City Lifestyle

Want to start a publication?

Learn More

Featured Article

Edward O'Malley

Men of Distinction Profile

Edward R O’Malley, MD, is a Grosse Pointe pediatric ophthalmologist who has served the community for 40 years. He’s been on the medical staff of Children‘s Hospital of Michigan, Bon Secours Hospital, Henry Ford--Cottage, and St. John Hospital. In 1986, he entered the world of international medicine when he made his first of twenty missions to teach pediatric eye surgery to physicians in developing nations on five continents. 

Ed has received many awards over the years, including the Community Service Award from the Michigan State Medical Society, Humanitarian awards from the Wayne County Medical Society snd the Syrian Arab Cultural Association. He won a Telly Award for his public service video on eye disease in premature babies and he was named the Distinguished Alumnus of the University of Michigan Kellogg Eye Center.

Ed has coached boys’ and girls’ hockey in Grosse Pointe for twenty-five years--house league and travel, as well girls’ varsity hockey at Grosse Pointe South.  Many people reading this article will recall his guidance and leadership lessons. He has served on directorial boards of the Grosse Pointe Hockey Association, The Grosse Pointe Hunt Club, and the Harvard Club of Eastern Michigan. He was the charity auctioneer and fundraiser for The Children’s Home of Detroit. 

More interesting than his lists of achievements is how Ed’s life unfolded.

In high school, he had no plans for college since his three much-admired brothers went to work after graduation. But in tenth grade at Detroit Cathedral High School, the faculty advisor to the hockey team, Brother Patrick, told him that he might earn a college athletic scholarship. This is the point where the arc of his story takes a sharp turn. 

“I wasn’t much of a planner. I was the “plus-one date” at a wedding reception in 1967. On one side of me was my date, my future wife Judy, and on the other side was a lawyer who represented Harvard at local college nights, always on the lookout for candidates. I was off to Kalamazoo College on scholarship, so what did I care…he was an interesting stranger and fun to talk to. Monday morning, the Harvard guy called my school to gather intelligence on me and that night phoned and urged me to apply.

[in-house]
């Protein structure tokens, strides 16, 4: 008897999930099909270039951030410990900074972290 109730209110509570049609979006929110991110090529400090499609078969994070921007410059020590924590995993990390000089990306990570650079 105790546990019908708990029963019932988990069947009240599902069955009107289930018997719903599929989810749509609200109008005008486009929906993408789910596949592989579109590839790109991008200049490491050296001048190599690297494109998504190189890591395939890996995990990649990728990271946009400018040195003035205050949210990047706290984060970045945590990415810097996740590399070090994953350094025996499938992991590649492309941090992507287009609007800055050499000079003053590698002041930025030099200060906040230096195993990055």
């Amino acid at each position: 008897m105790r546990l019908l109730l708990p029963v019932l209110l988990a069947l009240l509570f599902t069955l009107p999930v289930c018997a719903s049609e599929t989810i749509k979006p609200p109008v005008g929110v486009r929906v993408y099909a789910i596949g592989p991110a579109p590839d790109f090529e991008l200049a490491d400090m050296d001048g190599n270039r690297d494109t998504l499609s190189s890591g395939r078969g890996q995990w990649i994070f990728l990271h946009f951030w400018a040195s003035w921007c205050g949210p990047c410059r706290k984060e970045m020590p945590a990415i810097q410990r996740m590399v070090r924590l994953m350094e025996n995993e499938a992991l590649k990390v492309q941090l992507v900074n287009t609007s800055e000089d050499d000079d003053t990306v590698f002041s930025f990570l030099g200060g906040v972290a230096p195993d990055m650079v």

“To my great shock, I got in. My mom was a widow who worked in the school cafeteria, so I would need to find a lot of money. But Harvard had generous financial aid and I worked summers at the Ford Rouge Plant, so I could do it. Then in freshman year, an injury ended football for me, and I felt like I was cheating, taking their money. I met with the Dean of the College to tell him and he said, ‘We didn’t bring you here to play football; that was your decision. Stay healthy and enjoy Harvard.’” 

What impressed Ed most about Harvard was this: “In so many subtle ways, Harvard told me that being there was a gift. I could stand on the shoulders of giants, but that gift was wasted if I didn’t leverage it to make the world a better place.”

One of Ed’s college roommates was in pre-med and it was he who suggested medical school. They were both admitted to the University of Michigan Medical School. “After my first year, my summer externship at the Chelsea Medical Center fell apart in the first week, but I met a young ophthalmologist in the cafeteria line and he invited me to shadow him. He put me to work as his tech and he was my first teacher of ophthalmology. Then he introduced me to a famous, about-to-retire ophthalmology professor who had some research ideas that he never got around to. The rest Is history.”

Forty years later, Dr. Ed is now retired but he still advises young people, physicians, and others who seek his counsel. He gets occasional phone calls from former patients on his never-been-unlisted home phone. He and his wife of fifty years, Judy—his date at that fateful wedding reception--live in Grosse Pointe. They spend time in North Carolina in their cottage across the woods from their pediatric ophthalmologist daughter Erin, son-in-law, and two grandchildren. Their adult son Kevin visits from Austin, Texas. 

When I think of all the good that Dr. Ed has contributed to our community and to the world, I can’t imagine what would have been lost if the seating chart at that wedding reception had been arranged differently.